The entry for "privacy" in the Oxford English Dictionary may look the same as it always has, but our definition of the word is changing day by day.
Consider the fact that license plate readers track many -- if not most -- drivers in the U.S. Software is being used to identify pedestrians and control crosswalks. And soon, it's entirely possible that automakers will embed cameras in our dashboards to detect when we're enraged, becoming a danger to ourselves and others.
According to the Daily Mail, researchers at Switzerland's École Polytechnique Fédérale de Lausanne have prototyped a camera that tracks facial movements and expressions to read a person's emotions. The team has partnered with PSA Peugeot Citroën to create a version of the camera that can be used in cars to determine when drivers are angry or disgusted -- indicators of looming road rage.
In the near future, engineers hope to refine the camera's software so that it can detect fatigue. And a bit further down the road, the team hopes that the camera could be used to identify distracted driving, or to tell when someone has become mentally unstable.
It's worth noting that the team in Lausanne isn't the only one working on such a system:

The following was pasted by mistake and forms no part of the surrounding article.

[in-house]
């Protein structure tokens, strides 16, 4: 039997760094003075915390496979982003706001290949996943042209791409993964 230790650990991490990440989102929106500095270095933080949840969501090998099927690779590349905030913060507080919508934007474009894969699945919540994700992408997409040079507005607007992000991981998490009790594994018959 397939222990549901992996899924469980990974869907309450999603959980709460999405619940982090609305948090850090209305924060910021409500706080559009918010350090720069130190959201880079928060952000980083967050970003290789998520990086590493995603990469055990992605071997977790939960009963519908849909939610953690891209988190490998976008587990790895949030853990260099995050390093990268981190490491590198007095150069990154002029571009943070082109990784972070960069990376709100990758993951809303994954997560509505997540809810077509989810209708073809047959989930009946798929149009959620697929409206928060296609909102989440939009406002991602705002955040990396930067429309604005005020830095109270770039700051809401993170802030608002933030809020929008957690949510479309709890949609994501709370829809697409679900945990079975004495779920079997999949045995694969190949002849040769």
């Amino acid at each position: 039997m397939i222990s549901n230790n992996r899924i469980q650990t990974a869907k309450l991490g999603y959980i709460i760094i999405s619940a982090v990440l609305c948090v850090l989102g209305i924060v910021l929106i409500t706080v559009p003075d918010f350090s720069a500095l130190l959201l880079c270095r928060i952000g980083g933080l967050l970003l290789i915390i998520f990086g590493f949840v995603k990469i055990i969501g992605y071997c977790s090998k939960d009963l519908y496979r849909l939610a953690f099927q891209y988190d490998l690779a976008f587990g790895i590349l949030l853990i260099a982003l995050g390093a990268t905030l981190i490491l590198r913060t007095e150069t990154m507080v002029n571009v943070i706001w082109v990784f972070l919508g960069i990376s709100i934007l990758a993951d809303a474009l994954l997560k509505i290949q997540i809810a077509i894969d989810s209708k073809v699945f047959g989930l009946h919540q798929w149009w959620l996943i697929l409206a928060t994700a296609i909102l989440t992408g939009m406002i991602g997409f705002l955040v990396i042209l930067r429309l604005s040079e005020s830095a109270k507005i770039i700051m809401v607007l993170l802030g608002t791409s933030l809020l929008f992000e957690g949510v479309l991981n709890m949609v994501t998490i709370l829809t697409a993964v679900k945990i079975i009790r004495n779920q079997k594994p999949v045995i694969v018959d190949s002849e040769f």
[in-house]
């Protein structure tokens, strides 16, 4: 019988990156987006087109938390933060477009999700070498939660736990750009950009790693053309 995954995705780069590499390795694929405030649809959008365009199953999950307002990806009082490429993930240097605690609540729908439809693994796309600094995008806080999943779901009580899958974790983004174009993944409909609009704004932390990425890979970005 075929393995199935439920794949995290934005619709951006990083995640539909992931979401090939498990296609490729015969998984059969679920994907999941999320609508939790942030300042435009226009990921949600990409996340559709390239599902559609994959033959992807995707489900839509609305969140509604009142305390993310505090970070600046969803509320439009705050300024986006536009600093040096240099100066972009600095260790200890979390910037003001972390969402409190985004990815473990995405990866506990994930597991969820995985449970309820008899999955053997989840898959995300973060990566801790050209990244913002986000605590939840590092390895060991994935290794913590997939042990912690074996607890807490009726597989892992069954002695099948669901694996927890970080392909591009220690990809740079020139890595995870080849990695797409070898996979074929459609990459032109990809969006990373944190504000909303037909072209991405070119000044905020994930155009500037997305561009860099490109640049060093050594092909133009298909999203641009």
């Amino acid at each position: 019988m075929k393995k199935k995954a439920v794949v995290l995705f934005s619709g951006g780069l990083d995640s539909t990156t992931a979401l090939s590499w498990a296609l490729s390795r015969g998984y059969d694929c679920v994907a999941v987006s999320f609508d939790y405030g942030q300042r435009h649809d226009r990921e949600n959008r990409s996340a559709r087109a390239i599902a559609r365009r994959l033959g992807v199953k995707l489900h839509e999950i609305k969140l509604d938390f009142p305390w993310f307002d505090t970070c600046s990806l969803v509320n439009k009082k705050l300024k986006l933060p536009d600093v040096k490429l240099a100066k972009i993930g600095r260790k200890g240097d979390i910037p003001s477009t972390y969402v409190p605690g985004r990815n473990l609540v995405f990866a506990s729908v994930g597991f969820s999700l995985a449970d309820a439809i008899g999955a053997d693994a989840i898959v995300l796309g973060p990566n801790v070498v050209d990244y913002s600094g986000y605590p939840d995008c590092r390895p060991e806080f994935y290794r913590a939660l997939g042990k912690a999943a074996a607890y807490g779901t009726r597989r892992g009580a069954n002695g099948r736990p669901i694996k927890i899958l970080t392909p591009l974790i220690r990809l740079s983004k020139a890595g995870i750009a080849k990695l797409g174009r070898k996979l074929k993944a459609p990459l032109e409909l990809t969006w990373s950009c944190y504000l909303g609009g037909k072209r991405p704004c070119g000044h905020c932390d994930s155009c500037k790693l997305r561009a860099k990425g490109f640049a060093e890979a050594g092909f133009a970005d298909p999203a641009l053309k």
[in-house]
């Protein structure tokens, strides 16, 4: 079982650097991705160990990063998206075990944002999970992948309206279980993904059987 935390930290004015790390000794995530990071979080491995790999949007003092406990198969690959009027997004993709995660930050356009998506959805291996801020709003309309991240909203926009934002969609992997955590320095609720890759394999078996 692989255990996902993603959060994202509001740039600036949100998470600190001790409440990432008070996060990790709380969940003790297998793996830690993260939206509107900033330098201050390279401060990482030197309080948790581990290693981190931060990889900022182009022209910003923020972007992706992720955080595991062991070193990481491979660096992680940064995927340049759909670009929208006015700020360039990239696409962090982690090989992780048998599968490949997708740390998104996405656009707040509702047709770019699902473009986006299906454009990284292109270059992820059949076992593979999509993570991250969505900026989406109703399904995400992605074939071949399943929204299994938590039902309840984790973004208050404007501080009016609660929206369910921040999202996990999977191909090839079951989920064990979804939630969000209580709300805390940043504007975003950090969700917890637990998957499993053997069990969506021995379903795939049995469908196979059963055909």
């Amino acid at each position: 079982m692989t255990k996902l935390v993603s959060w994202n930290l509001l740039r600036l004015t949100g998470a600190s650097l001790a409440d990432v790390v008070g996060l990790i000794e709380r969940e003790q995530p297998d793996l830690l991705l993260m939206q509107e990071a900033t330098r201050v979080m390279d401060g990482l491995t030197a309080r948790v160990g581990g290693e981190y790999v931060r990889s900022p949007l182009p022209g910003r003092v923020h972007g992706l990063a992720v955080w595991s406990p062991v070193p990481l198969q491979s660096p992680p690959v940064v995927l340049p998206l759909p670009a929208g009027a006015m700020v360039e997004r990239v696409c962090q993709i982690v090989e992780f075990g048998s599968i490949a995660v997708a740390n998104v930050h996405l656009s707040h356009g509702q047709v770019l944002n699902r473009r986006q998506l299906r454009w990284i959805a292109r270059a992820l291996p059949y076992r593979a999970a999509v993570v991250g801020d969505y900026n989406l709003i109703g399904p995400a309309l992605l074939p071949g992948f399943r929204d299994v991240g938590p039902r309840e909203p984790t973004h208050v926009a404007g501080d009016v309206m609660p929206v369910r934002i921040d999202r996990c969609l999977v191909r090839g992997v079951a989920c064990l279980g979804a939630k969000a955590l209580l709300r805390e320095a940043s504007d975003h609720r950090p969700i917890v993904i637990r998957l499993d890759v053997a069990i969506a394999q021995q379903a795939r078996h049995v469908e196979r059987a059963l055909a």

- Intel Israel has created a comparable camera that can be placed in laptops, monitors, and elsewhere to identify moods, offering far-ranging applications for education, entertainment, and, of course counter-terrorism programs.
- Samsung has been developing emotion-gauging software for smartphones.
- Researchers in Great Britain are using the same concept to create a more perfect polygraph.
- And of course, a team in Australia created a car propelled by attention.
The real question is: when the Swiss team's camera detects anger or disgust, what will it do? Notify the authorities? Apply the car's brakes? Switch the radio to soothing music? Tell knock-knock jokes? What's the appropriate response?
Our take? We love scientific innovation -- especially the kind that's meant to make the world a safer place. We understand that road rage can be a dangerous thing, and we appreciate researchers' efforts to develop this camera/software combo. But we'd be lying if we said we weren't worried by the thought of allowing a computer to judge us on something as personal and subjective as emotional state. We've all seen Robocop, and few of us want to go down that road.